This casebook presents a deep comparative analysis of property law systems in Europe (ie the law of immovables, movables and claims), offering signposts and stepping stones for the reader wishing to explore this fascinating area. The subject matter is explained with careful attention given to its history, foundations, thought-patterns, underlying principles and basic concepts.
The casebook focuses on uncovering differences and similarities between Europe's major legal systems: French, German, Dutch and English law are examined, while Austrian and Belgian law are also touched upon. The book combines excerpts from primary source materials (case law and legislation) and from doctrine and soft law. In doing so it presents a faithful picture of the systems concerned.
Separate chapters deal with the various types of property rights, their creation, transfer and destruction, with security rights (such as mortgages, pledges, retention of title) as well as with harmonising and unifying efforts at the EU and global level.
Through the functional approach taken by the Ius Commune Casebooks this volume clearly demonstrates that traditional comparative insights no longer hold. The law of property used to be regarded as a product of historical developments and political ideology, which were considered to be almost set in stone and assumed to render any substantial form of harmonisation or approximation very unlikely. Even experienced comparative lawyers considered the divide between common law and civil law to be so deep that no common ground - so it was thought - could be found. However economic integration, in particular integration of financial markets and freedom of establishment, has led to the integration of particular areas of property law such as mortgage law and enforceable security instruments (eg retention of title). This pressure towards integration has led comparative lawyers to refocus their interest from contract, tort and unjustified enrichment to property law and delve beneath its surface.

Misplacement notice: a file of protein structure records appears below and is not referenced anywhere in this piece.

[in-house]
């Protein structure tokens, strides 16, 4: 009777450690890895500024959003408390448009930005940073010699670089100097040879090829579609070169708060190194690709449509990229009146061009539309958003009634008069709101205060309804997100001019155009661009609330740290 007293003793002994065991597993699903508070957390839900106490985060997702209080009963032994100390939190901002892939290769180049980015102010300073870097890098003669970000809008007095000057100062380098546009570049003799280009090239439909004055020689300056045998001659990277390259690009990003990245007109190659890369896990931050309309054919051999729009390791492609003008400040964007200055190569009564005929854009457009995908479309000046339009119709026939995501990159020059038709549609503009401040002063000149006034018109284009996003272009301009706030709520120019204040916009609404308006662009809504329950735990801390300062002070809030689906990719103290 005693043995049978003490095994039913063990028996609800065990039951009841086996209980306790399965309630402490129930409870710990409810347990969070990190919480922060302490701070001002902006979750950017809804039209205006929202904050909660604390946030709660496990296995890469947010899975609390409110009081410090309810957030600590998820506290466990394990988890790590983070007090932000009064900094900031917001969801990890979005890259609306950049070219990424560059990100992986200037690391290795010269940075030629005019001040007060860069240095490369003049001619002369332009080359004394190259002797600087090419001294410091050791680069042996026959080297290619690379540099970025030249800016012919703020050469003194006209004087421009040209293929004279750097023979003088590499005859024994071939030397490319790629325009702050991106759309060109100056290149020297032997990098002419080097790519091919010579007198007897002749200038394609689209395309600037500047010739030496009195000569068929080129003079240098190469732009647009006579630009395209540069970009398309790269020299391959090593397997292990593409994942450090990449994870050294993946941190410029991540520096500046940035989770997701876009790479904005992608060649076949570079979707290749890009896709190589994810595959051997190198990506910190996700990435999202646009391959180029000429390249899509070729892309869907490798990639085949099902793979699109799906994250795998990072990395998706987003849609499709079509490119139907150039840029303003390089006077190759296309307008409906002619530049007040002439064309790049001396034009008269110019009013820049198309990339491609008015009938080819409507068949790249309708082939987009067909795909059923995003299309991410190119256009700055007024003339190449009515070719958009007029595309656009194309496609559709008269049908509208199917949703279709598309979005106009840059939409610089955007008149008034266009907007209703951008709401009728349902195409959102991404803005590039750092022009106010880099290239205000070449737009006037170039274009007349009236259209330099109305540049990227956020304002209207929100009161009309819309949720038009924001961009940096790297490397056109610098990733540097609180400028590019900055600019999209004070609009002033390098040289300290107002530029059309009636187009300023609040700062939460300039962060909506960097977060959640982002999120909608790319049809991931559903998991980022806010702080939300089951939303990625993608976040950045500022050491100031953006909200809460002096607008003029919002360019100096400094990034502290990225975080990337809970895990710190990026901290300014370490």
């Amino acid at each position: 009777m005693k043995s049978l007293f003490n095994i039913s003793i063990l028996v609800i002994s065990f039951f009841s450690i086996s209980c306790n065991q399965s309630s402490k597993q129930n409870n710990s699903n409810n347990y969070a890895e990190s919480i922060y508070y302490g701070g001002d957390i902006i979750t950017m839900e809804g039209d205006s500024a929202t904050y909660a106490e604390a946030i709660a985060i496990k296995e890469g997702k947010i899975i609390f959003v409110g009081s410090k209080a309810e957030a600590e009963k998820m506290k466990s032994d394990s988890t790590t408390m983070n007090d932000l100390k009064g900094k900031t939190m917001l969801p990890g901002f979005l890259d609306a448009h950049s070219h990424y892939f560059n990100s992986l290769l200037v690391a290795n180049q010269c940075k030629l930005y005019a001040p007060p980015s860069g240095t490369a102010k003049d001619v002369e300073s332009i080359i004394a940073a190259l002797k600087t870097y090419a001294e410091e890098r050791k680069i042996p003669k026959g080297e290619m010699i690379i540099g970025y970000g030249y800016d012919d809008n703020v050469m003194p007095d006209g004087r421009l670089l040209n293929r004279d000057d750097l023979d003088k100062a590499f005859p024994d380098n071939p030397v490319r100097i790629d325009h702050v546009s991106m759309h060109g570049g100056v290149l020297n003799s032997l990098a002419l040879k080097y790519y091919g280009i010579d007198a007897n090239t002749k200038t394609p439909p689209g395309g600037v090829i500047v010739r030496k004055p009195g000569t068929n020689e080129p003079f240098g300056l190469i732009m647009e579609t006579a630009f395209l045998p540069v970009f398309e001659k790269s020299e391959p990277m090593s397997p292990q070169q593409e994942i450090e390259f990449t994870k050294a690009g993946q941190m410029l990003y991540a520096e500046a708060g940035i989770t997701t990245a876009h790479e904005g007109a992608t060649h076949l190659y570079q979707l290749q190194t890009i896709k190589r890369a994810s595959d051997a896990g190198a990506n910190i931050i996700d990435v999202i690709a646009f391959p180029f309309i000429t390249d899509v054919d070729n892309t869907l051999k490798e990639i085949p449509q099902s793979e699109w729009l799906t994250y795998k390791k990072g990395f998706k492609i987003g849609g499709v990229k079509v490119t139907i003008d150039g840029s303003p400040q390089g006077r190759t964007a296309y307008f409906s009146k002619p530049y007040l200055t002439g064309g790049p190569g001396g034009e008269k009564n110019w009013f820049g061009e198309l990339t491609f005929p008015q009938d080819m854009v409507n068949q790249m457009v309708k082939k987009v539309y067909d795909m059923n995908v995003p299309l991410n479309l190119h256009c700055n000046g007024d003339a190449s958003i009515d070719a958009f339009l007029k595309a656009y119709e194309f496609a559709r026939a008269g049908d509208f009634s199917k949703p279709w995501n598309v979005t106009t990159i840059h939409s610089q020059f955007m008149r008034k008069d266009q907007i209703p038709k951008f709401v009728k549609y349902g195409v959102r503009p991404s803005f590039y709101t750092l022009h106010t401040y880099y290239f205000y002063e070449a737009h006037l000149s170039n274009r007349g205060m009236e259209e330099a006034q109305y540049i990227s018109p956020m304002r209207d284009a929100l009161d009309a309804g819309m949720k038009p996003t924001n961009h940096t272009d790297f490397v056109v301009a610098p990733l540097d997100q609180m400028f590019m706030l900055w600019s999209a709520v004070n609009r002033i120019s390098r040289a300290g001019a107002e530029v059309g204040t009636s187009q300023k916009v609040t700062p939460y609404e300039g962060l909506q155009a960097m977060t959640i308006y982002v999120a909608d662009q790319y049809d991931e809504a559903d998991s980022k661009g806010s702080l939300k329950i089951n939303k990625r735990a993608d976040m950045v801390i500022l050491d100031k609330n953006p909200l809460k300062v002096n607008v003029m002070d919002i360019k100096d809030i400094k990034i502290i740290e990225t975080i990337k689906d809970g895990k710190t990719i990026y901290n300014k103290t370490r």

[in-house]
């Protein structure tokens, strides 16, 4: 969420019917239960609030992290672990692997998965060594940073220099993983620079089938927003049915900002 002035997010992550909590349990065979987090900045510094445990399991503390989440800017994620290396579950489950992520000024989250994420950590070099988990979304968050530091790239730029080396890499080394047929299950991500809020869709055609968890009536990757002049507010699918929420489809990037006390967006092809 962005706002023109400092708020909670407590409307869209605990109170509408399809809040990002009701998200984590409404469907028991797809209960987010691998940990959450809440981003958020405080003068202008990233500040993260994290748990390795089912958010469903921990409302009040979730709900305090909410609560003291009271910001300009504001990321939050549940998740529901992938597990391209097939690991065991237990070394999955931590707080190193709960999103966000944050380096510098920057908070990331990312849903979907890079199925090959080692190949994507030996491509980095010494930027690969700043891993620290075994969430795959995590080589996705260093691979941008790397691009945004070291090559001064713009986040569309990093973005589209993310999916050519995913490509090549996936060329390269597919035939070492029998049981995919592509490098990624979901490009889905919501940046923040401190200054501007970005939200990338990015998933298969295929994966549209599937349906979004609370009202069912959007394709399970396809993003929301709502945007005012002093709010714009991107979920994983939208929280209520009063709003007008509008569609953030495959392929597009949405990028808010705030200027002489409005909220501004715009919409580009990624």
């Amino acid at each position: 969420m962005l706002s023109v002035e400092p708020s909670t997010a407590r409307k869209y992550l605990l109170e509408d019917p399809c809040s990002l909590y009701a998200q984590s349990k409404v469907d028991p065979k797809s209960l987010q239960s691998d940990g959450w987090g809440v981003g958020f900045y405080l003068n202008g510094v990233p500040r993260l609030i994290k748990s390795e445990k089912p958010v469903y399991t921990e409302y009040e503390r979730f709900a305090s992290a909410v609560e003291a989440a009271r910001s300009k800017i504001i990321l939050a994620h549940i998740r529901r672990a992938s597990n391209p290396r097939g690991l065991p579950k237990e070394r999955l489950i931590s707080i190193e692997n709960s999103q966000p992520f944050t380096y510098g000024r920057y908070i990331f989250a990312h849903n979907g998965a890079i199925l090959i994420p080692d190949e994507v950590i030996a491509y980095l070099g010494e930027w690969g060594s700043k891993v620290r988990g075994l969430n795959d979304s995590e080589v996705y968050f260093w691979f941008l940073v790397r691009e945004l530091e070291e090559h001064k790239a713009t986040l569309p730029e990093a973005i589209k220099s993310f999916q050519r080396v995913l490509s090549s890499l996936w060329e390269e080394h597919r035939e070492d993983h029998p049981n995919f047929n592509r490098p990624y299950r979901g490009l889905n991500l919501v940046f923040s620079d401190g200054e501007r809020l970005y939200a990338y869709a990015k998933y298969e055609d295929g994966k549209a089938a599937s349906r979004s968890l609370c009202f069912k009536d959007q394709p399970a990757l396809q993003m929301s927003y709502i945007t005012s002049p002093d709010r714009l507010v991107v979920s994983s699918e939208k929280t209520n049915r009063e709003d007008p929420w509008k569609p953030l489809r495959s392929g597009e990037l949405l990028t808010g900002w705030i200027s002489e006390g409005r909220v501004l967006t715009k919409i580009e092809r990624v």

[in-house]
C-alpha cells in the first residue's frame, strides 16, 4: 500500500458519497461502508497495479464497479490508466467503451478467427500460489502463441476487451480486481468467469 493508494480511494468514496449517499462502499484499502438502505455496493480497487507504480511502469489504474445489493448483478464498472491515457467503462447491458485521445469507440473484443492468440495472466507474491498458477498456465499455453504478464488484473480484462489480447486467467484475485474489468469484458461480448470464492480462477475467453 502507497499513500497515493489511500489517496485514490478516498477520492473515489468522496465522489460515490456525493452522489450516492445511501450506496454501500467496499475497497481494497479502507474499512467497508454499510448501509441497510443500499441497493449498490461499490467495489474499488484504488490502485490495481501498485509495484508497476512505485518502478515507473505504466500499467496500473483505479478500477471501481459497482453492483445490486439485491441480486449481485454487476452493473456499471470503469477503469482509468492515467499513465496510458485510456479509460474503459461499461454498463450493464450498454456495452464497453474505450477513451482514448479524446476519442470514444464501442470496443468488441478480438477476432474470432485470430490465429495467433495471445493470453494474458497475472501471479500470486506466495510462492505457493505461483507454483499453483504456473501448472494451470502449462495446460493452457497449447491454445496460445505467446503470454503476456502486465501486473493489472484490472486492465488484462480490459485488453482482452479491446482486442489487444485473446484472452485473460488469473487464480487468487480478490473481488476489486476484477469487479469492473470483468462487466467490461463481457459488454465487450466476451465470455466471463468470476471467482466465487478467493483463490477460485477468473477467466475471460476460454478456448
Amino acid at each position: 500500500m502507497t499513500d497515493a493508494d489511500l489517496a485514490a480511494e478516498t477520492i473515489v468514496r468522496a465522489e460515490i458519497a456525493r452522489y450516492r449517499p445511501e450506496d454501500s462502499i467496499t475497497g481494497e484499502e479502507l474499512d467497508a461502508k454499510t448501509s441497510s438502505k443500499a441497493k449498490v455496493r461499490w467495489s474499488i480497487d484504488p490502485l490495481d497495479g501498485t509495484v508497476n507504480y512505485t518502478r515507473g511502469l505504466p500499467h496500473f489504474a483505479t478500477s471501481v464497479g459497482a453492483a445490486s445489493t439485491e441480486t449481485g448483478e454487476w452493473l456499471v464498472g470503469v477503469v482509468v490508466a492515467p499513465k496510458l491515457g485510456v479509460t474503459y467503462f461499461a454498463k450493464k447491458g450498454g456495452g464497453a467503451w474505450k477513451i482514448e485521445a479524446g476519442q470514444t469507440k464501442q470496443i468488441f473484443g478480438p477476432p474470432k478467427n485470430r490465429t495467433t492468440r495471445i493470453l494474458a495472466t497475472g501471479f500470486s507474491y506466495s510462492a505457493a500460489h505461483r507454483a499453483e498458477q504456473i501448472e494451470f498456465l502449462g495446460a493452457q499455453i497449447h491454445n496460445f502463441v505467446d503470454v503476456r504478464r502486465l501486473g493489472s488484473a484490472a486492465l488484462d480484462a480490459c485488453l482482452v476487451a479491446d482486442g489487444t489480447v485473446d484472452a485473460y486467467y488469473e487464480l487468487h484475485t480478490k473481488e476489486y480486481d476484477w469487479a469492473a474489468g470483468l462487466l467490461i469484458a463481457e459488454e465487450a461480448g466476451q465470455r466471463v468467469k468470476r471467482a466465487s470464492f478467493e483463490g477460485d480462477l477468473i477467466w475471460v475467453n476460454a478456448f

This book reveals that today property law systems are closer to one another than previously assumed, that common ground can be found and that differences can be analysed in a new light to enable comparison and further the development of property law in Europe.
Sjef van Erp is Professor of Law at Maastricht University and Deputy-Justice, Court of Appeals 's-Hertogenbosch, the Netherlands. Bram Akkermans is Assistant Professor of Law at Maastricht University, the Netherlands.
Preface Introductory chapter Chapter 1. Common concepts and leading principles Chapter 2. Protection of property rights Chapter 3. Types of property rights: immovables and movables Chapter 4. Types of property rights: claims Chapter 5. Property rights as security interests Chapter 6. Management devices: trust, treuhand, fiducie Chapter 7. Creation Chapter 8. Transfer Chapter 9. Destruction Chapter 10. Uniform or harmonised property law Tables Contributors Bram Akkermans (Maastricht University, NL) Monika HINTEREGGER (University of Graz, AU) Caroline LEBON (University of Leuven, BE) John Michael MILO (University of Utrecht, NL) Vincent SAGAERT (University of Leuven, University of Antwerp, BE) William SWADLING (University of Oxford, UK) Sjef VAN ERP (Maastricht University, NL) Lars VAN VLIET (University of Maastricht, NL) Assisted by Ton ROSEBOOM (Maastricht University) Advisory committee Madeleine CANTIN CUMYN (McGill University, CA) Susan FRENCH (UCLA Law School, USA) Kenneth REID (Edinburgh University, UK)